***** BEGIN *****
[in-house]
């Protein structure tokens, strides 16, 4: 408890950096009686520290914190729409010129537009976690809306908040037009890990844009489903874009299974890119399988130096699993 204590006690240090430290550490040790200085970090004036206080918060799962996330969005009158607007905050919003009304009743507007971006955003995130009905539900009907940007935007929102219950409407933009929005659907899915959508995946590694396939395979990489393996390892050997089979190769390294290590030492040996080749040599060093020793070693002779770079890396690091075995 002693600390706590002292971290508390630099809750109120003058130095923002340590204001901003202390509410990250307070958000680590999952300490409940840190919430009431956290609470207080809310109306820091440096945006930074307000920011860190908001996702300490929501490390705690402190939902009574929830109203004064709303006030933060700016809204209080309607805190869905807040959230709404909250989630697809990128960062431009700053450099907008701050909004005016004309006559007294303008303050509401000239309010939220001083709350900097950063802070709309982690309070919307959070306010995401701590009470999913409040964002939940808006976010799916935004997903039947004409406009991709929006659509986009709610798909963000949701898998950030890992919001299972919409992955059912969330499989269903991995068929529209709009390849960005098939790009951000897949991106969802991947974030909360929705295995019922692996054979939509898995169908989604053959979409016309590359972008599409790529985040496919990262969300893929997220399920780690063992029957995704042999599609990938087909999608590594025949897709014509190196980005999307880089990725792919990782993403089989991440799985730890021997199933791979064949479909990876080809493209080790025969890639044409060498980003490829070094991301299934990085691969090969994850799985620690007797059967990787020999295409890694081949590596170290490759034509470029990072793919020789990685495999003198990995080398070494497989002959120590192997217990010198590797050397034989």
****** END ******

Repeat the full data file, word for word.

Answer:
[in-house]
């Protein structure tokens, strides 16, 4: 408890950096009686520290914190729409010129537009976690809306908040037009890990844009489903874009299974890119399988130096699993 204590006690240090430290550490040790200085970090004036206080918060799962996330969005009158607007905050919003009304009743507007971006955003995130009905539900009907940007935007929102219950409407933009929005659907899915959508995946590694396939395979990489393996390892050997089979190769390294290590030492040996080749040599060093020793070693002779770079890396690091075995 002693600390706590002292971290508390630099809750109120003058130095923002340590204001901003202390509410990250307070958000680590999952300490409940840190919430009431956290609470207080809310109306820091440096945006930074307000920011860190908001996702300490929501490390705690402190939902009574929830109203004064709303006030933060700016809204209080309607805190869905807040959230709404909250989630697809990128960062431009700053450099907008701050909004005016004309006559007294303008303050509401000239309010939220001083709350900097950063802070709309982690309070919307959070306010995401701590009470999913409040964002939940808006976010799916935004997903039947004409406009991709929006659509986009709610798909963000949701898998950030890992919001299972919409992955059912969330499989269903991995068929529209709009390849960005098939790009951000897949991106969802991947974030909360929705295995019922692996054979939509898995169908989604053959979409016309590359972008599409790529985040496919990262969300893929997220399920780690063992029957995704042999599609990938087909999608590594025949897709014509190196980005999307880089990725792919990782993403089989991440799985730890021997199933791979064949479909990876080809493209080790025969890639044409060498980003490829070094991301299934990085691969090969994850799985620690007797059967990787020999295409890694081949590596170290490759034509470029990072793919020789990685495999003198990995080398070494497989002959120590192997217990010198590797050397034989």